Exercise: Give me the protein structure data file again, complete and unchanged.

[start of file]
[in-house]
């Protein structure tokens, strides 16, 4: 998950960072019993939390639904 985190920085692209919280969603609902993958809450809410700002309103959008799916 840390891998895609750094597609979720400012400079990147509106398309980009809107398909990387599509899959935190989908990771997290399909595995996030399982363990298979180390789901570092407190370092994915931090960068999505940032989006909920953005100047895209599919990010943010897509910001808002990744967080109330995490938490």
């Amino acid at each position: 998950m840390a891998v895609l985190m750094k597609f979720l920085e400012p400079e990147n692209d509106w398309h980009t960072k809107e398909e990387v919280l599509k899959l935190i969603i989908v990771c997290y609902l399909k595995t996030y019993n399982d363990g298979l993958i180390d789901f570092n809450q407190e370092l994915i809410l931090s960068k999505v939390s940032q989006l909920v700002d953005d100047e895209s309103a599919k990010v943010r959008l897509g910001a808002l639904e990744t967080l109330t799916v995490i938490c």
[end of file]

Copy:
[in-house]
């Protein structure tokens, strides 16, 4: 998950960072019993939390639904 985190920085692209919280969603609902993958809450809410700002309103959008799916 840390891998895609750094597609979720400012400079990147509106398309980009809107398909990387599509899959935190989908990771997290399909595995996030399982363990298979180390789901570092407190370092994915931090960068999505940032989006909920953005100047895209599919990010943010897509910001808002990744967080109330995490938490």
């Amino acid at each position: 998950m840390a891998v895609l985190m750094k597609f979720l920085e400012p400079e990147n692209d509106w398309h980009t960072k809107e398909e990387v919280l599509k899959l935190i969603i989908v990771c997290y609902l399909k595995t996030y019993n399982d363990g298979l993958i180390d789901f570092n809450q407190e370092l994915i809410l931090s960068k999505v939390s940032q989006l909920v700002d953005d100047e895209s309103a599919k990010v943010r959008l897509g910001a808002l639904e990744t967080l109330t799916v995490i938490c």